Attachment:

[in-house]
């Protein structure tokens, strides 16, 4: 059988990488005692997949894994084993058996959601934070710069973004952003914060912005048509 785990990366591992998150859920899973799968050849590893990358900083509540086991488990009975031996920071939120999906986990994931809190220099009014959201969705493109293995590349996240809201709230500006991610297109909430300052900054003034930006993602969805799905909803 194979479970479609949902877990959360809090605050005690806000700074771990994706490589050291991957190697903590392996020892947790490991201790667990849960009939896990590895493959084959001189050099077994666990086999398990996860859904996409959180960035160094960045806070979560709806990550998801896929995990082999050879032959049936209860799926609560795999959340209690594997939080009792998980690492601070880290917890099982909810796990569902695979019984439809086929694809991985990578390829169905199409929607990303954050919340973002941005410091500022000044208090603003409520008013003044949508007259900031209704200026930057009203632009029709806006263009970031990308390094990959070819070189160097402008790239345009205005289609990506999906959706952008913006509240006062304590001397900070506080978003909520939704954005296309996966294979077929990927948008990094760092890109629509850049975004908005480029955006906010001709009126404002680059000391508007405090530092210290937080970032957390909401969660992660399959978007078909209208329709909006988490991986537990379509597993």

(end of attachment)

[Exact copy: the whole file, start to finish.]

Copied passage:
[in-house]
């Protein structure tokens, strides 16, 4: 059988990488005692997949894994084993058996959601934070710069973004952003914060912005048509 785990990366591992998150859920899973799968050849590893990358900083509540086991488990009975031996920071939120999906986990994931809190220099009014959201969705493109293995590349996240809201709230500006991610297109909430300052900054003034930006993602969805799905909803 194979479970479609949902877990959360809090605050005690806000700074771990994706490589050291991957190697903590392996020892947790490991201790667990849960009939896990590895493959084959001189050099077994666990086999398990996860859904996409959180960035160094960045806070979560709806990550998801896929995990082999050879032959049936209860799926609560795999959340209690594997939080009792998980690492601070880290917890099982909810796990569902695979019984439809086929694809991985990578390829169905199409929607990303954050919340973002941005410091500022000044208090603003409520008013003044949508007259900031209704200026930057009203632009029709806006263009970031990308390094990959070819070189160097402008790239345009205005289609990506999906959706952008913006509240006062304590001397900070506080978003909520939704954005296309996966294979077929990927948008990094760092890109629509850049975004908005480029955006906010001709009126404002680059000391508007405090530092210290937080970032957390909401969660992660399959978007078909209208329709909006988490991986537990379509597993």